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09/28/08 9:42 PM ET

Napoli heads for playoffs on high note

Catcher closes stellar September batting .453 with six homers

ANAHEIM -- Growing up in South Florida, Mike Napoli's favorite player was Darryl Strawberry. Young Mike would marvel at the height and distance the big bopper would get on his long drives.

"I saw Straw on TV today, on the Mets' telecast, I think," Napoli said Sunday. "He's my man."

Even Strawberry -- never too easily impressed -- would have to admire the moon shots Napoli, 26 and all grown up inside No. 44 for the Angels, has launched during a torrid September.

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Closing the month as arguably the hottest hitter on the planet, Napoli bashed two doubles and his 20th homer while catching a shutout from Joe Saunders and the bullpen Sunday. A 7-0 blanking of the Rangers at Angel Stadium sent the American League West champions into the postseason on a high note, savoring their franchise-record 100th win.

"I'm feeling comfortable," Napoli said. "I've been feeling like this for a while, trying to keep everything the same, go at it the same way."

Napoli's September numbers border on ridiculous. He batted .453 with six homers and 16 RBIs in 53 at-bats, and he has 18 hits in his past 27 at-bats (.667).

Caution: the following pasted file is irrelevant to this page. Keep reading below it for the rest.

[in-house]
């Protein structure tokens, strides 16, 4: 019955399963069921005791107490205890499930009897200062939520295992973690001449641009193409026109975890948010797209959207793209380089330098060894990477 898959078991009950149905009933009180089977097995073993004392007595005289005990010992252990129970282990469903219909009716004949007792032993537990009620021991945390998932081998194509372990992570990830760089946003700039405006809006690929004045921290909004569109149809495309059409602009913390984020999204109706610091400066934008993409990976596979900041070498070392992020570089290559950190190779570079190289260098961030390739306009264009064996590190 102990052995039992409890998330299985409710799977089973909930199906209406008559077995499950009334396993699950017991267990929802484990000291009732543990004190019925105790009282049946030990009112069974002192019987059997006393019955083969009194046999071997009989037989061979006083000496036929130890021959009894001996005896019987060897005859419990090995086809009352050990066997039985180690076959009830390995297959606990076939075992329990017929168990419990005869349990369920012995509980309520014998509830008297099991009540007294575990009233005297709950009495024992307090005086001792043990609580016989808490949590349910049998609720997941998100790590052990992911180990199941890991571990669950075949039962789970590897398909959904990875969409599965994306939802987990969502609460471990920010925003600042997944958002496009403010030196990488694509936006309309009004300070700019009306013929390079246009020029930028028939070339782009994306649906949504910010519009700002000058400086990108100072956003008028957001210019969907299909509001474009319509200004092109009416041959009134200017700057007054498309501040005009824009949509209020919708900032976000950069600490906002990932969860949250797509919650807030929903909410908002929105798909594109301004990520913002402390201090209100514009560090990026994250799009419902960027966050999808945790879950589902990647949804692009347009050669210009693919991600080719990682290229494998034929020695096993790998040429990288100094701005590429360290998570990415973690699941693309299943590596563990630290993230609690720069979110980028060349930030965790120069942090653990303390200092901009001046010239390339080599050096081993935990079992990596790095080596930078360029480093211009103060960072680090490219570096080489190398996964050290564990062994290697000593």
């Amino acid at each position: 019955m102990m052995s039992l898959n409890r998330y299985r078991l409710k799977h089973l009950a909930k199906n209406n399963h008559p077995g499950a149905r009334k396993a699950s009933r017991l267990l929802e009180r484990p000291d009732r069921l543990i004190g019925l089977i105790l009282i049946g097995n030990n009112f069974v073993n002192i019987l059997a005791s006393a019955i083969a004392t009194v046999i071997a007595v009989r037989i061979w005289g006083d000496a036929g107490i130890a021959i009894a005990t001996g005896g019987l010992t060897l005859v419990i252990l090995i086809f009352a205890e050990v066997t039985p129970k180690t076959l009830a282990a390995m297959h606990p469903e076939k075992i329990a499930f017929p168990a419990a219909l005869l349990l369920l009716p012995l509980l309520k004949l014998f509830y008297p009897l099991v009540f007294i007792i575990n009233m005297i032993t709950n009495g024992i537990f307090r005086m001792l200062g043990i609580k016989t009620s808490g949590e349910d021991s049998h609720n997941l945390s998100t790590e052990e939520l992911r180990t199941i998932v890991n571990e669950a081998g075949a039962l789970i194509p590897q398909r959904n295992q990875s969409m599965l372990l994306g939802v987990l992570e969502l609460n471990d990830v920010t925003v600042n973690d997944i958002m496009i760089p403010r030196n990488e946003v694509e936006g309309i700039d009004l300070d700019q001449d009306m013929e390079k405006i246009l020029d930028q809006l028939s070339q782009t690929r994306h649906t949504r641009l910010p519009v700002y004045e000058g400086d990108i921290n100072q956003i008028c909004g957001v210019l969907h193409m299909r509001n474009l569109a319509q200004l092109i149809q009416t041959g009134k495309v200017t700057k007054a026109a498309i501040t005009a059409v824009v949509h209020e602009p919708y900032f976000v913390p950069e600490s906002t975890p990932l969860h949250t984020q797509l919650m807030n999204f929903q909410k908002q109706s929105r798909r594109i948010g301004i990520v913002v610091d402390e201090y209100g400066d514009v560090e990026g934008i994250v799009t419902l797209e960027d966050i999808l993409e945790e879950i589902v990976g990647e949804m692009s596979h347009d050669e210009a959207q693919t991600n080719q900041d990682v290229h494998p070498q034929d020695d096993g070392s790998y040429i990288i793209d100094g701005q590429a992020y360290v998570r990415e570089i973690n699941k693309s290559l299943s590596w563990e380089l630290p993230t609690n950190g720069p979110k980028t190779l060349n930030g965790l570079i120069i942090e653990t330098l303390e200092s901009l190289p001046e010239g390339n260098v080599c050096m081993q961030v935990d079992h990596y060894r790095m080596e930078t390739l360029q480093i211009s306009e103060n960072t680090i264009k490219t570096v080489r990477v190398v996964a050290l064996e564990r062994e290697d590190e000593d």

Napoli finished the regular season batting .273 with 20 homers in only 227 at-bats. His .586 slugging percentage is second on the club to Mark Teixeira's .632, and Napoli's .374 on-base percentage is exceeded only by Teixeira's .449.

"He's on fire," Saunders said of his batterymate. "Nap's crazy strong. He hits balls that just keep going. It'll look like a fly ball, and it just keeps going and going."

In Seattle, Napoli hit a ball estimated at 447 feet that teammates thought was closer to 475, a rocket to center field.

"That one in Seattle, that was one of the longest ones you'll ever see," Torii Hunter said. "When the big man gets into one, it's gone. It's like it's got something extra on it, a rocket boost or something."

Napoli shrugged when asked if he could explain it.

"I really can't," he said. "Sometimes I'll hit a ball to right-center, and I'm thinking it doesn't have enough, and it just keeps going. That ball today, I thought I hit it OK. It was kind of high, and I was talking to it a little bit."

Since returning to action Aug. 9 after shoulder irritation sidelined him for a month, Napoli has batted .388.

"I felt good when I went down to [Class A] Rancho [Cucamonga]," Napoli said. "I wanted to get my swing right, and right away it felt good."

Napoli figures to catch Games 1 and 3 of the American League Division Series, started by John Lackey and Saunders, against the Red Sox. He's expected to yield to Jeff Mathis, who works well with Ervin Santana, in Game 2.

It is not likely Napoli will be used as a designated hitter, which will be available for Vladimir Guerrero if his right knee isn't sound.

"Nap's on fire," Angels manager Mike Scioscia said, "and he caught a great game today. But we're only carrying two catchers [in the postseason] -- and we've got other guys who are swinging the bats well now."

Yes, but nobody is swinging the bat quite like Mike Napoli, with his Strawberry-esque blasts.

Lyle Spencer is a reporter for MLB.com. This story was not subject to the approval of Major League Baseball or its clubs.